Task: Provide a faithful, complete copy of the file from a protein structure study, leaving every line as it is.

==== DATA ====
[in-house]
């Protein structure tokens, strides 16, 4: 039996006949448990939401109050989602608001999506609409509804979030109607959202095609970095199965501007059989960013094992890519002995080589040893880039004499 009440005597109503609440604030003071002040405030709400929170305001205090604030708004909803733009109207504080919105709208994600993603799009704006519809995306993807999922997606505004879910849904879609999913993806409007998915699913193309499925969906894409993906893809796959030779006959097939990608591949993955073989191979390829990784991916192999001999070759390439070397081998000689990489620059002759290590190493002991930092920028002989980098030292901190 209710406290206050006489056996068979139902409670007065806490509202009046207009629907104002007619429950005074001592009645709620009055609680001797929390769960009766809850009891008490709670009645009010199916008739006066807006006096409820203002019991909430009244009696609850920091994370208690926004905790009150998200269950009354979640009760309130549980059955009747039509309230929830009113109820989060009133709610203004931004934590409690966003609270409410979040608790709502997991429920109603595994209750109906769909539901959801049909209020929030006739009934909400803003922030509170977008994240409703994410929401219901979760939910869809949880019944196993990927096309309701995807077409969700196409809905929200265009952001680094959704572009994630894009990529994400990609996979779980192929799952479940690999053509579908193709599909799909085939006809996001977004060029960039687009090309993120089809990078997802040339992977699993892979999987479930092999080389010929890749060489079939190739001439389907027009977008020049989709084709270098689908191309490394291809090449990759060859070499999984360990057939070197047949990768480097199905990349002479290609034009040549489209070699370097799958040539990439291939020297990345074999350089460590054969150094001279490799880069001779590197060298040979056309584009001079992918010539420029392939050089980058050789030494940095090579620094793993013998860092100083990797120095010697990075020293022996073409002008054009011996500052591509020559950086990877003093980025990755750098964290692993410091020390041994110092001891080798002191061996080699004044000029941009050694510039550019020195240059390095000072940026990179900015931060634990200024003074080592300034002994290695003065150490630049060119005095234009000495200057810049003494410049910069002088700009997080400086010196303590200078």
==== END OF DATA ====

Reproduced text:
[in-house]
């Protein structure tokens, strides 16, 4: 039996006949448990939401109050989602608001999506609409509804979030109607959202095609970095199965501007059989960013094992890519002995080589040893880039004499 009440005597109503609440604030003071002040405030709400929170305001205090604030708004909803733009109207504080919105709208994600993603799009704006519809995306993807999922997606505004879910849904879609999913993806409007998915699913193309499925969906894409993906893809796959030779006959097939990608591949993955073989191979390829990784991916192999001999070759390439070397081998000689990489620059002759290590190493002991930092920028002989980098030292901190 209710406290206050006489056996068979139902409670007065806490509202009046207009629907104002007619429950005074001592009645709620009055609680001797929390769960009766809850009891008490709670009645009010199916008739006066807006006096409820203002019991909430009244009696609850920091994370208690926004905790009150998200269950009354979640009760309130549980059955009747039509309230929830009113109820989060009133709610203004931004934590409690966003609270409410979040608790709502997991429920109603595994209750109906769909539901959801049909209020929030006739009934909400803003922030509170977008994240409703994410929401219901979760939910869809949880019944196993990927096309309701995807077409969700196409809905929200265009952001680094959704572009994630894009990529994400990609996979779980192929799952479940690999053509579908193709599909799909085939006809996001977004060029960039687009090309993120089809990078997802040339992977699993892979999987479930092999080389010929890749060489079939190739001439389907027009977008020049989709084709270098689908191309490394291809090449990759060859070499999984360990057939070197047949990768480097199905990349002479290609034009040549489209070699370097799958040539990439291939020297990345074999350089460590054969150094001279490799880069001779590197060298040979056309584009001079992918010539420029392939050089980058050789030494940095090579620094793993013998860092100083990797120095010697990075020293022996073409002008054009011996500052591509020559950086990877003093980025990755750098964290692993410091020390041994110092001891080798002191061996080699004044000029941009050694510039550019020195240059390095000072940026990179900015931060634990200024003074080592300034002994290695003065150490630049060119005095234009000495200057810049003494410049910069002088700009997080400086010196303590200078």